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Saturday, Aug. 27, 2016

Man charged with steroid possession

Friday, March 14, 2008

Found were syringes and animal steroids

BENTON -- A Sikeston man was arrested for possession of syringes and animal steroids, which are occasionally used by humans to increase body mass.

Tristan L. Pullam, 31, of 216 Matt St. in Sikeston, was charged with felony possession of a controlled substance and possession of drug paraphernalia, according to a Scott County Sheriff's Department news release. Bond was set at $2,500.

On Monday, Scott County deputies responded to Pullam's residence on a complaint of a domestic problem. There they were told Pullam got mean when he used drugs. An investigation revealed the suspect allegedly ordered the drug Trenbolone and syringes from the Internet.

A Schedule III drug, Trenbolone is a steroid used by veterinarians on livestock to increase muscle growth and appetite. It has not been approved by the Food and Drug Administration for human use.

Sheriff Rick Walter noted this kind of drug abuse isn't something officers run into every day.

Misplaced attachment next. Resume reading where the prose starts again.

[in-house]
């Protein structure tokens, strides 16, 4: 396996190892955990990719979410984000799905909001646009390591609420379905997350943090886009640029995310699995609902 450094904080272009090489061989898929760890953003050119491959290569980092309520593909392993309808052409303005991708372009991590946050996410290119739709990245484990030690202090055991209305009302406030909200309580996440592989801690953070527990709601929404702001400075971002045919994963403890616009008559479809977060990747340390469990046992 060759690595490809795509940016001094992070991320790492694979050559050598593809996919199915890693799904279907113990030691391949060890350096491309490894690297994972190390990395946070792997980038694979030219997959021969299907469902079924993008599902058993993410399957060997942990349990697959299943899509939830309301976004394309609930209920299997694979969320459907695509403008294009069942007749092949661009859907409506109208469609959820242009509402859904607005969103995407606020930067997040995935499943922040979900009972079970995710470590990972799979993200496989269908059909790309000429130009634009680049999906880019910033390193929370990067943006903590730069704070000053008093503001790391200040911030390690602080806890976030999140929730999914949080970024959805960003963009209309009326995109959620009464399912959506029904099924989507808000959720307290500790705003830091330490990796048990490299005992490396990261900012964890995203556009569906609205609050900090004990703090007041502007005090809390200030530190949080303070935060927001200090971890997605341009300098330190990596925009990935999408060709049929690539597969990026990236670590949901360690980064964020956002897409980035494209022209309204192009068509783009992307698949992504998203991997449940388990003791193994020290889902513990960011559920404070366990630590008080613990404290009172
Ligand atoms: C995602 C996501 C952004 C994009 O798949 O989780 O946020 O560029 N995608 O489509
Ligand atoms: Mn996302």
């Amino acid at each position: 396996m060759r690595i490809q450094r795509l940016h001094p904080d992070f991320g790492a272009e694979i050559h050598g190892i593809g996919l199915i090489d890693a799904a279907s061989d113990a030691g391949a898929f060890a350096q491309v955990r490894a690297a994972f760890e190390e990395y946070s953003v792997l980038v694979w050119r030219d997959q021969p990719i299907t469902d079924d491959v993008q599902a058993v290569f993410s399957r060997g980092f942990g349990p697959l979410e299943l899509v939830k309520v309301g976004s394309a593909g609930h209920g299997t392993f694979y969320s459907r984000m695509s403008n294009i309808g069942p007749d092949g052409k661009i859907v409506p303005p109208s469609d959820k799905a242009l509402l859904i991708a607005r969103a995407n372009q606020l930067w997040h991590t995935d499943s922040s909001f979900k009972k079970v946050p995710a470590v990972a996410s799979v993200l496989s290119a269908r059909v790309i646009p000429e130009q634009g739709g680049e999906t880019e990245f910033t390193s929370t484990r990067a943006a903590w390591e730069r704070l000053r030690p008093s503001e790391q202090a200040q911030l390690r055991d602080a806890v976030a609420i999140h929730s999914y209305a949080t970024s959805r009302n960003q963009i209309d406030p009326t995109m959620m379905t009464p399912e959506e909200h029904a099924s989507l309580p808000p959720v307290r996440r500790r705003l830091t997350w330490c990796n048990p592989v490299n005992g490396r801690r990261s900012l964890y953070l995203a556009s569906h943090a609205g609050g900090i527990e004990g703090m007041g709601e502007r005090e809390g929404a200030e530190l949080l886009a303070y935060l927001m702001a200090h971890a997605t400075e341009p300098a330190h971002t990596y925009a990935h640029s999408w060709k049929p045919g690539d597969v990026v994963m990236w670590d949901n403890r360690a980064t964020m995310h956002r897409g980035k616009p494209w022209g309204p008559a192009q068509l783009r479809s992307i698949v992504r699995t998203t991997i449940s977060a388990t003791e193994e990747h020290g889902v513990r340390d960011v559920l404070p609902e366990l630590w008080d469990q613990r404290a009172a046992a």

"It never ceases to amaze me what people will do to their own bodies," he said. "Hard drug, marijuana and alcohol abuse are bad enough. Then you have methamphetamine, which every ingredient is toxic to the human body.

He continued: "There is the abuse of prescription drugs, which are meant to save lives. Now we have people abusing livestock steroids. You have to wonder what is next."

Sgt. Kevin Glaser of Southeast Missouri Drug Task Force said steroids are starting to become a little bit more prevalent in the area.

"In the last year or so, we've run into several cases involving the use of steroids," Glaser said. "Steroids are a more hidden type of abuse because the people using are generally body builders and weightlifters who are trying to speed up the process of bulking up their bodies."

Steroid use is more closed-doors than the average drug dealers so the Task Force doesn't usually run into these cases, Glaser said.

"We hear about it more than we see it because they can be a little easier to get than human growth steroids," Glaser said.